Comments come as 10 countries set to sign the Council of Europe’s revised co-production convention in Rotterdam.
Roberto Olla (pictured), the head of European co-production fund Eurimages, has said that the UK’s rumoured re-joining of the fund following last year’s Brexit vote is unlikely to happen any time soon.
Speaking to Screen, Olla said that he believed the idea was “more wishful thinking than a real strategy,” adding that he has had “no contact” from the national bodies in the UK regarding the topic.
However, he also added that “the door is always open” as long as the UK remains in the Council of Europe, and that if the UK does consider re-joining Eurimages, then “the benefits are clear for everybody”.
Olla is travelling to Rotterdam today to attend the signing of the revised Council of Europe Convention on Cinematographic Co-Production, which is taking place at International Film Festival Rotterdam (IFFR) tomorrow (Jan 30).
There will be representatives from 10 countries - Netherlands, Greece, Italy, Luxembourg, Malta, Norway, Portugal, Serbia, Slovakia and Slovenia - attending the signing of the treaty, which is one of the key tools for co-production in Europe. Details of the overhaul of the convention were originally revealed to Screen in March last year.
Speaking to Screen, Doreen Boonekamp, director of the Netherlands Film Fund (hosting the event here in Rotterdam), talked up the need for the updated convention.
“Encouraging international co-production is one of the core priorities of the Netherlands Film Fund. We are a small country with a strong desire to collaborate because we believe that international co-production is vital in bringing creative, technical and business talents together from different countries to share stories, exchange expertise, and to reach out to audiences across all borders,” she said.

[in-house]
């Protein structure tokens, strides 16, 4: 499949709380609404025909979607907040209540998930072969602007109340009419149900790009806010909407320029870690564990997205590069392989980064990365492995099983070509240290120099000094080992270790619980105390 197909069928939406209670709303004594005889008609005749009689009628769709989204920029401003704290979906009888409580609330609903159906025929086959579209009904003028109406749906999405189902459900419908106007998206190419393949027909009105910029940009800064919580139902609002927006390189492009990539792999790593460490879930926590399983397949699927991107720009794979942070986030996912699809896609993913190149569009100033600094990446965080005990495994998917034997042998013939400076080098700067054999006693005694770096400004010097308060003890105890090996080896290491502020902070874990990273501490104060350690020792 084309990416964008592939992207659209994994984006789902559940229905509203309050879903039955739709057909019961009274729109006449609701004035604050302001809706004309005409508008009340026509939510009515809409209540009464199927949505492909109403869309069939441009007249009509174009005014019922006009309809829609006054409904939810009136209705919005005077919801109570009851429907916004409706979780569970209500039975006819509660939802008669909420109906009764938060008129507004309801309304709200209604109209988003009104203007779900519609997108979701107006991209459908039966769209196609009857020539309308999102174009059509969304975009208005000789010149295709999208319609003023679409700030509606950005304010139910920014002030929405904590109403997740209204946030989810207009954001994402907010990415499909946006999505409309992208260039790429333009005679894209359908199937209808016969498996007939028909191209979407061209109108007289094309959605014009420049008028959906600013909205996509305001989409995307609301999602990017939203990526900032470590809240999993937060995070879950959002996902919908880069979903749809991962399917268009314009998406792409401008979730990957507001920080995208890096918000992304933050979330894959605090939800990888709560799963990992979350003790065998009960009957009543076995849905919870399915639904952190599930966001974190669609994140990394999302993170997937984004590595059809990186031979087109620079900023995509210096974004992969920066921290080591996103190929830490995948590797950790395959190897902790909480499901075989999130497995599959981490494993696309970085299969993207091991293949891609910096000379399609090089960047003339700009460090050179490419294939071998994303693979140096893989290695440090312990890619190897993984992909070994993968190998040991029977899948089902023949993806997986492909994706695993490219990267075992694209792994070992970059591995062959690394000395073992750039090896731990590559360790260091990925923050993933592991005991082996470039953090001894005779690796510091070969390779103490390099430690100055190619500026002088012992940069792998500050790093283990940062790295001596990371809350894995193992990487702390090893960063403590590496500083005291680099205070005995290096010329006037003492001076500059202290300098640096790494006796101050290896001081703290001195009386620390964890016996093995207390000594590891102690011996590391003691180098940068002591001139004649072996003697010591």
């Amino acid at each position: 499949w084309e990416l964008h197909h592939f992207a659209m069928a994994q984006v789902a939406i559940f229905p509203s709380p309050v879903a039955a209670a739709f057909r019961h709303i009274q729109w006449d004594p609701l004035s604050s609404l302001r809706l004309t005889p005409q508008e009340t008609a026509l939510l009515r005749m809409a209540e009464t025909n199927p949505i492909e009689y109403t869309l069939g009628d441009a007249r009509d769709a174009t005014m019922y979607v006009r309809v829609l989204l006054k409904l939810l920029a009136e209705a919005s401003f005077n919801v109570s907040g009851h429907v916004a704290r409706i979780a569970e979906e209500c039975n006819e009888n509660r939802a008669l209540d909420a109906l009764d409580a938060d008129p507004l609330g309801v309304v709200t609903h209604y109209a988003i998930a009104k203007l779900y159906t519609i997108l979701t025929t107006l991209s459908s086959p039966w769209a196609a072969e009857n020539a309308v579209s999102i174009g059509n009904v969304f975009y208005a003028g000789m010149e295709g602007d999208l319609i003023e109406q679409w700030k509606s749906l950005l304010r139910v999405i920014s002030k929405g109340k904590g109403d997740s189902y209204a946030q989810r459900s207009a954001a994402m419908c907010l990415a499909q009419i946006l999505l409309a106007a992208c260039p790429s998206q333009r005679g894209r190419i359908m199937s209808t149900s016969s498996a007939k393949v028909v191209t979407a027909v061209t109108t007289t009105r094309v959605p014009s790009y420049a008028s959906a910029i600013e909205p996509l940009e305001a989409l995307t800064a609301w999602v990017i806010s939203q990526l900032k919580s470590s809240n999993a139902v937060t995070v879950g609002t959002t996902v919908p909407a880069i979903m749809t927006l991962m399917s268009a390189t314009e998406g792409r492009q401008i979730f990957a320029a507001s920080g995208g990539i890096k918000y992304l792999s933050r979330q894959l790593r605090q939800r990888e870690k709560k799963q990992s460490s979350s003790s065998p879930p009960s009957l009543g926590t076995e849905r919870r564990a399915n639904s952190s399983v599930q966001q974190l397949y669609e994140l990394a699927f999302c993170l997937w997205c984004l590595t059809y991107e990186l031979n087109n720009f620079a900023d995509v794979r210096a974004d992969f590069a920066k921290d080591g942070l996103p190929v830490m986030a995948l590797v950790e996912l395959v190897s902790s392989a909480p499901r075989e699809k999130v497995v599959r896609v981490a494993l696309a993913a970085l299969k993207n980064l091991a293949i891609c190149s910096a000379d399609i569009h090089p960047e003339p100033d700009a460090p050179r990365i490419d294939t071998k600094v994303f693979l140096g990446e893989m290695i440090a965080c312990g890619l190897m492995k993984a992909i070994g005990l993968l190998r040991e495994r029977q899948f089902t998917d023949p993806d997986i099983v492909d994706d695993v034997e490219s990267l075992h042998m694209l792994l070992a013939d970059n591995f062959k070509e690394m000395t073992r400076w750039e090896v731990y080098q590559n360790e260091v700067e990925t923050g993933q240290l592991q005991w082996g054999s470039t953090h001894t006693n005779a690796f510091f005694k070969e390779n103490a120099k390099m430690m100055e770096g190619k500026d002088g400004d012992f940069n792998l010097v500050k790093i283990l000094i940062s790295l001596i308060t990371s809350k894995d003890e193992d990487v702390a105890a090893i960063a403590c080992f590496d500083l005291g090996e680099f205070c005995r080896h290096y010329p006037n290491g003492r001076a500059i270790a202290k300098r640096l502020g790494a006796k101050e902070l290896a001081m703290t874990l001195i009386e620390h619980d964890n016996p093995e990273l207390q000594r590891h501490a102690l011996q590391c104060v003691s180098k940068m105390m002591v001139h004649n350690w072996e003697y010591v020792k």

The primary objective will be “to safeguard creation and freedom of expression and defend diversity in film”, a press release put out by the Council of Europe stated.
Asked whether that freedom and diversity felt even more important today, given US president Donald Trump’s recent signing of an executive order suspending the ability of people from seven Muslim-majority countries to travel to the US, Olla commented that “facilitating freedom of expression and ideas is even more important today than it has been in the past”.
“We should never take for granted the freedom we have enjoyed so far,” he added.
Olla believes the updates to the treaty will make the co-production process simpler for European filmmakers as well as those from further afield.
“Hopefully it will facilitate the work of filmmakers and producers in general, with more simple rules that are the same for everybody. Producers should be able to focus on producing rather than satisfying administrative rules,” commented Olla.
One of the key revisions will see the treaty opened up to non-European countries for the first time. This could make it easier for countries such as Canada, Argentina, Brazil and Mexico, which already work closely with Europe, to co-produce with European partners.
Further to that, the revisions will account for the “digital revolution” that has taken place in the film industry since the initial convention was drawn-up, said Olla.
The original convention, written up in 1992, was signed by 43 countries.
Olla expects all 47 of the current Council of Europe member states to eventually sign the revised version, though he adds that due to varying bureaucratic processes, some will take longer than others. He expects that the majority of those countries will sign within the next 12 months.
A full explanatory report on the revised convention is available here.
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